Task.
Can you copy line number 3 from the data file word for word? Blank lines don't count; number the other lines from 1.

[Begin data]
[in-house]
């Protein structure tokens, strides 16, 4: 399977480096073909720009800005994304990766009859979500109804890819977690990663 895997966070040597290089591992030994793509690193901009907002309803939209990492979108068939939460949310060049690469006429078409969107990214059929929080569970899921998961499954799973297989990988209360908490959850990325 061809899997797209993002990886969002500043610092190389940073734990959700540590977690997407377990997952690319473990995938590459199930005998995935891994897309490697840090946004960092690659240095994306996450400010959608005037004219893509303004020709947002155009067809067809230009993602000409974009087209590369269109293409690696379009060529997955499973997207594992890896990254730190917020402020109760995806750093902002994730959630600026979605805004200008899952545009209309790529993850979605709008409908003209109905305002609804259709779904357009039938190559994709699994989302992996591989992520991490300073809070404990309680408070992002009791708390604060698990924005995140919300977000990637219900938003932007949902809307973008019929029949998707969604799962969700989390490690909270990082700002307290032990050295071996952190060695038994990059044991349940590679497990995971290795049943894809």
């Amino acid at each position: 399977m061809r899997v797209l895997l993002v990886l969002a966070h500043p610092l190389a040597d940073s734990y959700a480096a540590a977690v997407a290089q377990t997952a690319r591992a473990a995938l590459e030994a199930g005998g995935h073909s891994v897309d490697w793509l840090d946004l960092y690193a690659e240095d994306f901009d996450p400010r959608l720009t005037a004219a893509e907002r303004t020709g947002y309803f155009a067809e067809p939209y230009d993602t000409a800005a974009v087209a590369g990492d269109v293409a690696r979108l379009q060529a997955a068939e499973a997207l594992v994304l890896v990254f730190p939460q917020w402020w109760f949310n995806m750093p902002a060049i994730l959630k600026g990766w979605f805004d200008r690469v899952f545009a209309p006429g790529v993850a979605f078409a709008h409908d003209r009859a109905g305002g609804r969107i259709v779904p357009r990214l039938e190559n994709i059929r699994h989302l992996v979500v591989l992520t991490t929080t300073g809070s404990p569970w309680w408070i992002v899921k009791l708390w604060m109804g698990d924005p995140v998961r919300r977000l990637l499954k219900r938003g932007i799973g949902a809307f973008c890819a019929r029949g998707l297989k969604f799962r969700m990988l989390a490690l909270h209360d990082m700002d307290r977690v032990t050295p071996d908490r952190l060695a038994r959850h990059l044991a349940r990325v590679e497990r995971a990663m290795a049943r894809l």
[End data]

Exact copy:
């Amino acid at each position: 399977m061809r899997v797209l895997l993002v990886l969002a966070h500043p610092l190389a040597d940073s734990y959700a480096a540590a977690v997407a290089q377990t997952a690319r591992a473990a995938l590459e030994a199930g005998g995935h073909s891994v897309d490697w793509l840090d946004l960092y690193a690659e240095d994306f901009d996450p400010r959608l720009t005037a004219a893509e907002r303004t020709g947002y309803f155009a067809e067809p939209y230009d993602t000409a800005a974009v087209a590369g990492d269109v293409a690696r979108l379009q060529a997955a068939e499973a997207l594992v994304l890896v990254f730190p939460q917020w402020w109760f949310n995806m750093p902002a060049i994730l959630k600026g990766w979605f805004d200008r690469v899952f545009a209309p006429g790529v993850a979605f078409a709008h409908d003209r009859a109905g305002g609804r969107i259709v779904p357009r990214l039938e190559n994709i059929r699994h989302l992996v979500v591989l992520t991490t929080t300073g809070s404990p569970w309680w408070i992002v899921k009791l708390w604060m109804g698990d924005p995140v998961r919300r977000l990637l499954k219900r938003g932007i799973g949902a809307f973008c890819a019929r029949g998707l297989k969604f799962r969700m990988l989390a490690l909270h209360d990082m700002d307290r977690v032990t050295p071996d908490r952190l060695a038994r959850h990059l044991a349940r990325v590679e497990r995971a990663m290795a049943r894809l």